The Global Environmental Crisis

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The Global Environmental Crisis

What is the environmental crisis?

It takes “hundreds of millions of years” for fossil fuels to form in the earth’s crust, meaning that the current supply is always dwindling and, in the context of that many millions of years, not being replenished at a sufficient rate to meet our needs.

These are non-renewable fuels. Once they’re used, they’re gone. Since before the advent of the internal combustion engine, humankind has been using fossil fuels to power our world—not just cars, but trains, airplanes, home heaters, and a variety of other sources of energy. The combustion, or burning, of these fossil fuels releases a high amount pollutants into the air, including a lot of carbon dioxide (CO2).

Carbon dioxide is non-toxic to humans—after all, our exhale breath is about composed of about 5% carbon dioxide—and it is also an important compound in our atmosphere; it helps to regulate the climate. Too much of it, however, may be contributing to global warming. And as long as we continue to burn fossil fuels, we’re putting too much of it into the atmosphere.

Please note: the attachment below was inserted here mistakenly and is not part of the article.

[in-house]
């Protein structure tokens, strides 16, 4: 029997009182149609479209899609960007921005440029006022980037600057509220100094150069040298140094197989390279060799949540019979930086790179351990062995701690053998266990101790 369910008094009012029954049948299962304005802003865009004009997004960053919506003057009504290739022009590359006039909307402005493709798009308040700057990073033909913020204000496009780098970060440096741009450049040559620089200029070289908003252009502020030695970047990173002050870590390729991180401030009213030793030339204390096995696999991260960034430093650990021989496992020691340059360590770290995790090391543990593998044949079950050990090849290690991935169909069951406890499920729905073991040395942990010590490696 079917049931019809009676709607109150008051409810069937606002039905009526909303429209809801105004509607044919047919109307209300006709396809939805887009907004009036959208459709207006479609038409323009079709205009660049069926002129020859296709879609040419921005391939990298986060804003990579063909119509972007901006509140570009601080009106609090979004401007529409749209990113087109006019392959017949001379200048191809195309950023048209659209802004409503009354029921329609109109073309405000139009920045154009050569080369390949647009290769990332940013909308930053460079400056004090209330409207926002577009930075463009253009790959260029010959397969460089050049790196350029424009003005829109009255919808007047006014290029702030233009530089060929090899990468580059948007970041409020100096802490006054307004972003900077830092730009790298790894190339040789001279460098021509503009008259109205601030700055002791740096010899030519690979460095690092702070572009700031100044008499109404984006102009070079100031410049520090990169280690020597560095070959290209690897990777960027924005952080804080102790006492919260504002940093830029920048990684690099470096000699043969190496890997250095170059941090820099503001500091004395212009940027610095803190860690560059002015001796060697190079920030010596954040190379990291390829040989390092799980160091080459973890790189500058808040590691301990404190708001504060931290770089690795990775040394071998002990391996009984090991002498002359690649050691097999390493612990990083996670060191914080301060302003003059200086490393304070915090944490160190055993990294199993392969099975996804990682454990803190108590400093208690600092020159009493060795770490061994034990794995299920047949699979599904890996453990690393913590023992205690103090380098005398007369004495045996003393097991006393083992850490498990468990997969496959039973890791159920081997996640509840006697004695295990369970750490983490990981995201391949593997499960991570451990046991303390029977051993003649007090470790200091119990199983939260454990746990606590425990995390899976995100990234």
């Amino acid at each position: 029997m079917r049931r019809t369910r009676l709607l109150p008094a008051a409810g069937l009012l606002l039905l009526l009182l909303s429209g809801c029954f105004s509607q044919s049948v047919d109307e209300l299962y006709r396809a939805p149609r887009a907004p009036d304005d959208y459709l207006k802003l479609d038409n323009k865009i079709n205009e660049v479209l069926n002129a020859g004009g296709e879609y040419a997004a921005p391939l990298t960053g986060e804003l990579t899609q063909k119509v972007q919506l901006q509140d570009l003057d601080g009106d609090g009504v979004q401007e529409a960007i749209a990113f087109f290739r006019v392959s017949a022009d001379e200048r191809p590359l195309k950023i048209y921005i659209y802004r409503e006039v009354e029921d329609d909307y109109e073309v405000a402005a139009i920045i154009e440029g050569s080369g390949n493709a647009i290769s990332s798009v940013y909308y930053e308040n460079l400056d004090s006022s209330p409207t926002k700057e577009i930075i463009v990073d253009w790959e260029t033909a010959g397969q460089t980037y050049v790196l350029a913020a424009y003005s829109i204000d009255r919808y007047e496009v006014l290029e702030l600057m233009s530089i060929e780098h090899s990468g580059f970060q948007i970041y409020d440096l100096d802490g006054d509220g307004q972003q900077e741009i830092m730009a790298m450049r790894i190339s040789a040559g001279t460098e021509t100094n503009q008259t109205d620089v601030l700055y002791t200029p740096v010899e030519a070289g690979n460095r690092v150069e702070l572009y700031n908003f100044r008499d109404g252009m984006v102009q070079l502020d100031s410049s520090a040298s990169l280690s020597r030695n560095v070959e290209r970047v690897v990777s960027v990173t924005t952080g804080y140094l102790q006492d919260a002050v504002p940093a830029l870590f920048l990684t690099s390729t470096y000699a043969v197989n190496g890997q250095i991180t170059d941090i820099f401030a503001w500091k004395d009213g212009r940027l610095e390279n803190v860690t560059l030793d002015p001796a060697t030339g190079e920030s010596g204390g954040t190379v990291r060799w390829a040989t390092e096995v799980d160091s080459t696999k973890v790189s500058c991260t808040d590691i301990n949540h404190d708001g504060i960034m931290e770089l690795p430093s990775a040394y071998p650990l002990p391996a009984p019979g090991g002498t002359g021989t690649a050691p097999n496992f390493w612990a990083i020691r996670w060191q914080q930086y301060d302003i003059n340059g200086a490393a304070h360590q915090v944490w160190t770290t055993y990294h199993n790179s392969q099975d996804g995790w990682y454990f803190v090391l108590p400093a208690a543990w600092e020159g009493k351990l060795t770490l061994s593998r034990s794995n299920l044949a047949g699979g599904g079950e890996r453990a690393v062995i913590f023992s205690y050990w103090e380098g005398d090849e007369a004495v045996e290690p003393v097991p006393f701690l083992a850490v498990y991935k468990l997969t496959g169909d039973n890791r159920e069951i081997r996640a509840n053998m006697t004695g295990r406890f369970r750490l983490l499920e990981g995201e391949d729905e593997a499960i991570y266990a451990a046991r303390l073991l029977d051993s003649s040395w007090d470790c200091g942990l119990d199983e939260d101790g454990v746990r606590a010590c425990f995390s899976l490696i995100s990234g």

Therefore, finding an alternative future fuel and energy source is of the utmost importance to securing the future stability of the earth’s climate.

So what’s my car doing to the air around us?

Air pollution is simple enough to measure if you had the proper instruments, but our cars emit most forms of it in a variable manner that isn’t easy to calculate or predict. The only exception on this list is Carbon Dioxide. In fact, there’s a reliably proportional relationship between fuel consumption and the quantity of Carbon Dioxide being emitted into the air, a fact to keep in mind when you’re next car-shopping: as a car’s fuel efficiency rises, it’s penchant for polluting the air goes down.

Because of this proportionate relationship, under the Future Fuels section at this web site the alternative fuels’ emissions are only discussed in terms of CO2. Other pollutants include:

PM - Particulate matter: Fine airborne particles cause lung and cardiovascular problems, obscure visibility and are chiefly responsible for smog
NOX - Nitrogen Oxides: At combustion, nitrogen gas reacts with oxygen to make nitrogen oxide (NO) and nitrogen dioxide (NO2). These poisonous compounds create respiratory problems, lead to acid rain, and contribute to the greenhouse effect.
SO2 - Sulfur Dioxide: Under combustion sulfur in the fuel becomes sulfur dioxide, which irritates lungs, causes severe respiratory problems and contributes to acid rain.
Hydrocarbons: Can create respiratory problems, some are considered cancer-causing, contribute to greenhouse effect.
O3 – Ozone: A reactive oxygen form created when nitrogen oxides coming out the tailpipe react with hydrocarbons.
CO - Carbon Monoxide: Poisonous to humans. Restricts oxygen in blood cells. Cold engines emit a lot of CO.

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